Study of the role of skin lymphatics in electrolyte and blood pressure regulation
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Cardiovascular diseases are the major cause of death worldwide and represent a dramatic socio-economic challenge. Hypertension accounts for 18% of cardiovascular disease deaths in the Western countries, and is a major risk factor for stroke, coronary heart disease and heart failure. Excessive dietary salt intake is known to be a risk factor for developing hypertension, but the pathophysiology of salt sensitive hypertension is poorly understood. The kidneys are the main regulators of Na+ and water in the body. Salt sensitive hypertension has traditionally been explained by an impaired capacity of the kidneys to excrete Na+, resulting in water retention and thereby a progressive alteration in the filling of the vasculature, resulting in increased blood pressure. Recent studies have suggested that Na+ can be retained or removed from the body without commensurate water, and that the skin may function as sodium reservoir. It has been shown that the Na+ accumulation is controlled by immune cells and involves modification of the extracellular matrix and lymphangiogenesis in the skin. In this thesis we therefore addressed three major questions to clarify aspects of the new hypothesis proposing the skin as a contributor to Na+ and blood pressure homeostasis; 1) What are the microcirculatory effects of increased lymphatic vasculature in the skin, 2) are new lymph vessels induced by Na+ retention functional, and 3) does lymphatic vasculature in the skin affect Na+ accumulation and blood pressure homeostasis. To study the microcirculatory effects of a chronically expanded lymphatic vasculature in the skin we used K14-VEGF-C mice overexpressing vascular endothelial growth factor-C (VEGF-C), resulting in an expanded lymphatic network in skin. Acute and chronic inflammation resulted in increased interstitial fluid pressure and reduced lymph flow, but to the same extent in transgenic mice and WT controls. However, after local overhydration in the skin we observed increased lymph flow and fluid transport in the transgenic mice. Despite increased production of the immune cell chemoattractant CCL21 in K14-VEGF-C mice, local inflammation did not result in an increased number of migrating immune cells from the skin to the draining lymph node. We concluded that lymphangiogenesis might enhance clearance of fluid in situations with increased fluid filtration. Sodium accumulation in the skin is suggested to be regulated by macrophages that secrete VEGF-C in response to a hyperosmotic microenvironment thereby stimulating lymphangiogenesis. An important question is whether these newly formed vessels are functional. After salt loading in rats we measured lymph flow in skin and muscle with optical imaging and a newly developed PET-CT method. Increased lymph flow was observed in skin as well as muscle. A reduction of lymph flow was observed after macrophage depletion in the skin. Our findings suggest that newly formed lymphatic vessels are functional, and that macrophages may be involved in the regulation of lymph flow and thereby clearance of Na+ from tissues. Previous studies have shown that mice lacking lymphatics in the skin develop higher blood pressure after salt loading. To address the question whether lymphatic vasculature in skin is important for Na+ accumulation and blood pressure homeostasis, we used genetically engineered mice with either increased or reduced lymphatic vasculature in the skin. Blood pressure was measured with telemetric recording before salt loading and at the termination of the experiment. Tissue samples from skin and muscle were harvested for analysis of Na+ and K+ concentration. We found no differences in Na+ accumulation or blood pressure response between genetically engineered mice and normal controls. Our results suggest that lymphatic vasculature in skin does not have an important role in electrolyte and blood pressure homeostasis in mice.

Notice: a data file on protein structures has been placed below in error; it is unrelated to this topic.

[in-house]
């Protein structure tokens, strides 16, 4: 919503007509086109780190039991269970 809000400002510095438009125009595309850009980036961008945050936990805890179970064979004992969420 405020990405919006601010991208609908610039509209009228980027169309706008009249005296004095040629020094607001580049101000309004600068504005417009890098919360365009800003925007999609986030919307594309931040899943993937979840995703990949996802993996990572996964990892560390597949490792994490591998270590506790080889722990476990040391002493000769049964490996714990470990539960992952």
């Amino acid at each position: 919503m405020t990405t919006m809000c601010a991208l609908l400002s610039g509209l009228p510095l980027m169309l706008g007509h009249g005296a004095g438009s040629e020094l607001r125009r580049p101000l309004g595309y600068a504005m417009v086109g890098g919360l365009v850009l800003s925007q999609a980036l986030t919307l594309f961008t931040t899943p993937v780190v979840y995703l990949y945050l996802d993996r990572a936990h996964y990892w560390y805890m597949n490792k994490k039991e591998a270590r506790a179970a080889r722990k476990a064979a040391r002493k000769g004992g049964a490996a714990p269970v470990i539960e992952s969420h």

Has partsPaper I: Karlsen TV, Reikvam T, Tofteberg A, Nikpey E, Skogstrand T, Wagner M, Tenstad O, Wiig H (2017) Lymphangiogenesis Facilitates Initial Lymph Formation and Enhances the Dendritic Cell Mobilizing Chemokine CCL21 Without Affecting Migration. Arterioscler Thromb Vasc Biol. 2017 Nov;37(11):2128-2135. The accepted version is available in the main thesis. The published version is available at: https://doi.org/10.1161/ATVBAHA.117.309883
Paper II: Karlsen TV, Nikpey E, Han J, Reikvam T, Rakova N, CastorenaGonzalez JA, Davis MJ, Titze JM, Tenstad O, Wiig H (2018) High-Salt Diet Causes Expansion of the Lymphatic Network and Increased Lymph Flow in Skin and Muscle of Rats. Arterioscler Thromb Vasc Biol. 2018 Sep;38(9):2054-2064. The accepted version is available in the main thesis. The published version is available at: https://doi.org/10.1161/atvbaha.118.311149
Paper III: Reikvam T, Karlsen TV, Thowsen IM, Skogstrand T, Samuelsson AM, Tenstad O, Wiig H No evidence for a role of lymphatics in skin in electrolyte and blood pressure homeostasis in mice. Manuscript. The article is not available in BORA.